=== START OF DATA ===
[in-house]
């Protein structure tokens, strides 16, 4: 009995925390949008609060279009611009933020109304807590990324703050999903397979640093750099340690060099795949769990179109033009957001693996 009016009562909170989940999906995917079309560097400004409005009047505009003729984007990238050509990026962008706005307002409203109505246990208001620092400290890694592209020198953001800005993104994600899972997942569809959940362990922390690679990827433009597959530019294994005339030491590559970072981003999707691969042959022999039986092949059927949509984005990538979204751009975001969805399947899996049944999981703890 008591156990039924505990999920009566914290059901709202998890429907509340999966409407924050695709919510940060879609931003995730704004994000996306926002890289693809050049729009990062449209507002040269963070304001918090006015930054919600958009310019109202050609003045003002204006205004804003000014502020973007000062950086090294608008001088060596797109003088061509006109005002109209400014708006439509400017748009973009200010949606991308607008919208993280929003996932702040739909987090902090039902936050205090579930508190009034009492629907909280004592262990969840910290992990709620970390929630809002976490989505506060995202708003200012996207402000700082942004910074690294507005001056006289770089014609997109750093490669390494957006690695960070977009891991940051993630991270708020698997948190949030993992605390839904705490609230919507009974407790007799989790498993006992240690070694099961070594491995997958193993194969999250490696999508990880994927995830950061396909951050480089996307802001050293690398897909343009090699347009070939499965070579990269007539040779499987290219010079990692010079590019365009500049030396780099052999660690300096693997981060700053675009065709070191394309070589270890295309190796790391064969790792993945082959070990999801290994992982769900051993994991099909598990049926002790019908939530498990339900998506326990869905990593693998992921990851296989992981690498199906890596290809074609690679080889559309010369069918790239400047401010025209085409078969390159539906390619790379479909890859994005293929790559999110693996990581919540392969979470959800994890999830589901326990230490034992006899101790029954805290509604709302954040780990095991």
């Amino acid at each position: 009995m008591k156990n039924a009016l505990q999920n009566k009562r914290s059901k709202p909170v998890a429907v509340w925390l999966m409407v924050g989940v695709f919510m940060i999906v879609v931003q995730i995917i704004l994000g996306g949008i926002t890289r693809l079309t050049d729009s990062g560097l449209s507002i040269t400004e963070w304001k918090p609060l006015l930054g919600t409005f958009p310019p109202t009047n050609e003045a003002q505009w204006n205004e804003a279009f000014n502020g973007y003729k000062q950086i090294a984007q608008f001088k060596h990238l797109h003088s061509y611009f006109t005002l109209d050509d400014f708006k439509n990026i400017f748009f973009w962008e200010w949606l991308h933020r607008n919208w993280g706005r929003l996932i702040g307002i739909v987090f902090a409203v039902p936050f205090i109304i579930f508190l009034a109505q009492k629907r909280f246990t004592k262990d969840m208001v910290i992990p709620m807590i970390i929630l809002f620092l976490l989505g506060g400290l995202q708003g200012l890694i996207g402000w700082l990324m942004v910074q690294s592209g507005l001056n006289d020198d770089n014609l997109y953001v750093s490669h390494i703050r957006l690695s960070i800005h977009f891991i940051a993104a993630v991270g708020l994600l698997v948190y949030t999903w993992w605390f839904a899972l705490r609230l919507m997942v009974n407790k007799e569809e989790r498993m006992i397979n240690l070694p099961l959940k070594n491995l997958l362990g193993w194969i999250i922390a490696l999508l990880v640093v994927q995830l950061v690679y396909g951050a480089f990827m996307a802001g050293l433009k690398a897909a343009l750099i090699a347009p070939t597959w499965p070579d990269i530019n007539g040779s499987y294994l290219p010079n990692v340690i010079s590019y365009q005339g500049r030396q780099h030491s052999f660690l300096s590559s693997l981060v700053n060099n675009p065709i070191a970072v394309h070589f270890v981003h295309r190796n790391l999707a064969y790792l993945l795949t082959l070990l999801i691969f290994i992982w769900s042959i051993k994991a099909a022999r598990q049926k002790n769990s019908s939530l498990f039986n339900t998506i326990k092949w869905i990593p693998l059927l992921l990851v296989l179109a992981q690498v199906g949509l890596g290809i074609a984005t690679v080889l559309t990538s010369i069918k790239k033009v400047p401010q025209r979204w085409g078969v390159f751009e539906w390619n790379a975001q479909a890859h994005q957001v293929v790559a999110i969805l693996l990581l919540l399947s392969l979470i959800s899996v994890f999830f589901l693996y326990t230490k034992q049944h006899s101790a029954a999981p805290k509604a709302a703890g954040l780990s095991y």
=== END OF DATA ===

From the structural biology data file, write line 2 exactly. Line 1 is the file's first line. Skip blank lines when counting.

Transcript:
């Protein structure tokens, strides 16, 4: 009995925390949008609060279009611009933020109304807590990324703050999903397979640093750099340690060099795949769990179109033009957001693996 009016009562909170989940999906995917079309560097400004409005009047505009003729984007990238050509990026962008706005307002409203109505246990208001620092400290890694592209020198953001800005993104994600899972997942569809959940362990922390690679990827433009597959530019294994005339030491590559970072981003999707691969042959022999039986092949059927949509984005990538979204751009975001969805399947899996049944999981703890 008591156990039924505990999920009566914290059901709202998890429907509340999966409407924050695709919510940060879609931003995730704004994000996306926002890289693809050049729009990062449209507002040269963070304001918090006015930054919600958009310019109202050609003045003002204006205004804003000014502020973007000062950086090294608008001088060596797109003088061509006109005002109209400014708006439509400017748009973009200010949606991308607008919208993280929003996932702040739909987090902090039902936050205090579930508190009034009492629907909280004592262990969840910290992990709620970390929630809002976490989505506060995202708003200012996207402000700082942004910074690294507005001056006289770089014609997109750093490669390494957006690695960070977009891991940051993630991270708020698997948190949030993992605390839904705490609230919507009974407790007799989790498993006992240690070694099961070594491995997958193993194969999250490696999508990880994927995830950061396909951050480089996307802001050293690398897909343009090699347009070939499965070579990269007539040779499987290219010079990692010079590019365009500049030396780099052999660690300096693997981060700053675009065709070191394309070589270890295309190796790391064969790792993945082959070990999801290994992982769900051993994991099909598990049926002790019908939530498990339900998506326990869905990593693998992921990851296989992981690498199906890596290809074609690679080889559309010369069918790239400047401010025209085409078969390159539906390619790379479909890859994005293929790559999110693996990581919540392969979470959800994890999830589901326990230490034992006899101790029954805290509604709302954040780990095991």